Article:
We found:

    • A sharp increase in the need for hunger assistance over the past year. On average, cities reported a 26 percent increase in the demand for assistance, the largest average increase since 1991.

    • An increase in requests from middle class households that used to donate to food pantries, as well as increases in requests from families and from people who are uninsured, elderly, working poor, or homeless. People also are visiting food pantries and emergency kitchens more often.

    • A large increase in the amount of food distributed over the past year was driven by both increased supply -- federal assistance from the stimulus package -- and increased need. Growing demand has caused food banks to distribute more and stockpile less.

    • Despite the recession, 16 cities, 64 percent of respondents, reported a leveling or decrease in the number of homeless individuals over the past year. This is an indication of the success of policies aimed at ending chronic homelessness among single adults with disabilities.

    • Nineteen cities, 76 percent of respondents, reported an increase in family homelessness. Cities attributed the increase in family homelessness to the recession and a lack of affordable housing.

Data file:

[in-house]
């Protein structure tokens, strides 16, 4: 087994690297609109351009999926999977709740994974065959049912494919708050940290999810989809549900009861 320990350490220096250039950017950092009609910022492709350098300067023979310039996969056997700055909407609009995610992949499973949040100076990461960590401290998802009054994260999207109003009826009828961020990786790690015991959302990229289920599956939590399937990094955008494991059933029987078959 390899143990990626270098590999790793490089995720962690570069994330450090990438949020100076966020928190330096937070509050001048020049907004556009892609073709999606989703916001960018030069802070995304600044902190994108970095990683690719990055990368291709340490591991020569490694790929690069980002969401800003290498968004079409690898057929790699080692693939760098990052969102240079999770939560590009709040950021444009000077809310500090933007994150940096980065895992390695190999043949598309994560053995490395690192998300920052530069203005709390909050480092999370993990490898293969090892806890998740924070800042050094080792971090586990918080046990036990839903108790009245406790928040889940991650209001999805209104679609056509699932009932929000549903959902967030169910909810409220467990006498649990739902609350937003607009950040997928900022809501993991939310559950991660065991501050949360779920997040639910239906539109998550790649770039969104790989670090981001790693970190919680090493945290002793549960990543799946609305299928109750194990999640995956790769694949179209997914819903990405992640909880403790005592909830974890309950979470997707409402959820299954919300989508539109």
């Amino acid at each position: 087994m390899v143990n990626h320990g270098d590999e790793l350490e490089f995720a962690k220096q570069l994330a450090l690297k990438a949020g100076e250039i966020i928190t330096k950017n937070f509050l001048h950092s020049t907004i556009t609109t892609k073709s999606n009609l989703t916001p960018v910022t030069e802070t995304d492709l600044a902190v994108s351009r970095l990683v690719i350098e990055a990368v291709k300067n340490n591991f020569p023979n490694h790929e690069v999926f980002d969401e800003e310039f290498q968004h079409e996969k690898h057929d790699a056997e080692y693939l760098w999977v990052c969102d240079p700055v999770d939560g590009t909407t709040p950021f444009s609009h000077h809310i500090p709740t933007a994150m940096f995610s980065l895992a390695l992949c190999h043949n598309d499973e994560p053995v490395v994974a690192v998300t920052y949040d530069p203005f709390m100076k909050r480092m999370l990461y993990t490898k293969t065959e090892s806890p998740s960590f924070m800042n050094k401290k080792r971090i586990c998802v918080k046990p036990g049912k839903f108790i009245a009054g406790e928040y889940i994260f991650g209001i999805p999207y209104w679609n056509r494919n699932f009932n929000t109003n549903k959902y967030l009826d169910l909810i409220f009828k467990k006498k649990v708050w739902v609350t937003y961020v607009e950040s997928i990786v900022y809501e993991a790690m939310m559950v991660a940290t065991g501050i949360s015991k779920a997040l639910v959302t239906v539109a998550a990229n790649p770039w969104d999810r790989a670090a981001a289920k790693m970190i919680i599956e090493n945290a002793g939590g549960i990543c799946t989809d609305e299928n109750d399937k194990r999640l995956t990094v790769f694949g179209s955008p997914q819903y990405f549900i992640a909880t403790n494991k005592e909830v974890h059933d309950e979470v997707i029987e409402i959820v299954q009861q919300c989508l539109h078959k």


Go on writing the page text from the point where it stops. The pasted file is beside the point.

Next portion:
• Only ten cities reported having homeless ‘tent cities’ or other large homeless encampments and even within these cities they account for a very small percentage of people who are homeless.

    • Eighteen cities, 72 percent of respondents, reported that the Homeless Prevention and Rapid Re-Housing Program (HPRP), funded through the stimulus, will ‘fundamentally change the way [their] community provides services to people who are homeless or at risk of homelessness’. Cities are using HPRP funding to develop central intake systems for homeless services, coordinate services more closely with surrounding areas, or offer homeless prevention assistance for the first time. (author abstract)

  • Individual Author: United States Conference of Mayors
    Reference Type: Report
    Year: 2013

    This report presents the results of a survey of 25 of the cities whose mayors serve on The U.S. Conference of Mayors’ Task Force on Hunger and Homelessness. Officials were asked to provide information on the extent and causes of hunger and homelessness in their cities, and the emergency food assistance and homeless services provided, between September 1, 2012 and August 31, 2013. They also were asked for their assessment of the demand for services and the resources available to them in the year ahead. This year’s survey found continuing increases in demand for services and continuing shortfalls in meeting service needs. (author abstract)

    This report presents the results of a survey of 25 of the cities whose mayors serve on The U.S. Conference of Mayors’ Task Force on Hunger and Homelessness. Officials were asked to provide information on the extent and causes of hunger and homelessness in their cities, and the emergency food assistance and homeless services provided, between September 1, 2012 and August 31, 2013. They also were asked for their assessment of the demand for services and the resources available to them in the year ahead. This year’s survey found continuing increases in demand for services and continuing shortfalls in meeting service needs. (author abstract)